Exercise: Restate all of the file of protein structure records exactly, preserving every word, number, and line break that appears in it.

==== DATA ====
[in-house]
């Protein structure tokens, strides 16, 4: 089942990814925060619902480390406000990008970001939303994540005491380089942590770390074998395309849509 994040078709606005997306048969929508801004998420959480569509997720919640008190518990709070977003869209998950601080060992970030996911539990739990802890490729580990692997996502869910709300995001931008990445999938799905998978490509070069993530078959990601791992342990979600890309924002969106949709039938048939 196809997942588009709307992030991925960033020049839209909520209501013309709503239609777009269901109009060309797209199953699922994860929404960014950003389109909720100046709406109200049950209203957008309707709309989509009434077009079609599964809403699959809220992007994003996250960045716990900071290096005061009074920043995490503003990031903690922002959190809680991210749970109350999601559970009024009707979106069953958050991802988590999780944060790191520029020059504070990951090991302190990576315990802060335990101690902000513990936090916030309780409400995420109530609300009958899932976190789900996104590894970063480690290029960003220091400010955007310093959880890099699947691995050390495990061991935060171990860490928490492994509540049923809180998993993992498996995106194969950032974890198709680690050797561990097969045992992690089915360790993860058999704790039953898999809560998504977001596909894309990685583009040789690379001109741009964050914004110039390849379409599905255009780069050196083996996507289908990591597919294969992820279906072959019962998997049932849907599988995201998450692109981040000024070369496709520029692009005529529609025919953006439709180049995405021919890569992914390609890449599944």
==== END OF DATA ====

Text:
[in-house]
């Protein structure tokens, strides 16, 4: 089942990814925060619902480390406000990008970001939303994540005491380089942590770390074998395309849509 994040078709606005997306048969929508801004998420959480569509997720919640008190518990709070977003869209998950601080060992970030996911539990739990802890490729580990692997996502869910709300995001931008990445999938799905998978490509070069993530078959990601791992342990979600890309924002969106949709039938048939 196809997942588009709307992030991925960033020049839209909520209501013309709503239609777009269901109009060309797209199953699922994860929404960014950003389109909720100046709406109200049950209203957008309707709309989509009434077009079609599964809403699959809220992007994003996250960045716990900071290096005061009074920043995490503003990031903690922002959190809680991210749970109350999601559970009024009707979106069953958050991802988590999780944060790191520029020059504070990951090991302190990576315990802060335990101690902000513990936090916030309780409400995420109530609300009958899932976190789900996104590894970063480690290029960003220091400010955007310093959880890099699947691995050390495990061991935060171990860490928490492994509540049923809180998993993992498996995106194969950032974890198709680690050797561990097969045992992690089915360790993860058999704790039953898999809560998504977001596909894309990685583009040789690379001109741009964050914004110039390849379409599905255009780069050196083996996507289908990591597919294969992820279906072959019962998997049932849907599988995201998450692109981040000024070369496709520029692009005529529609025919953006439709180049995405021919890569992914390609890449599944």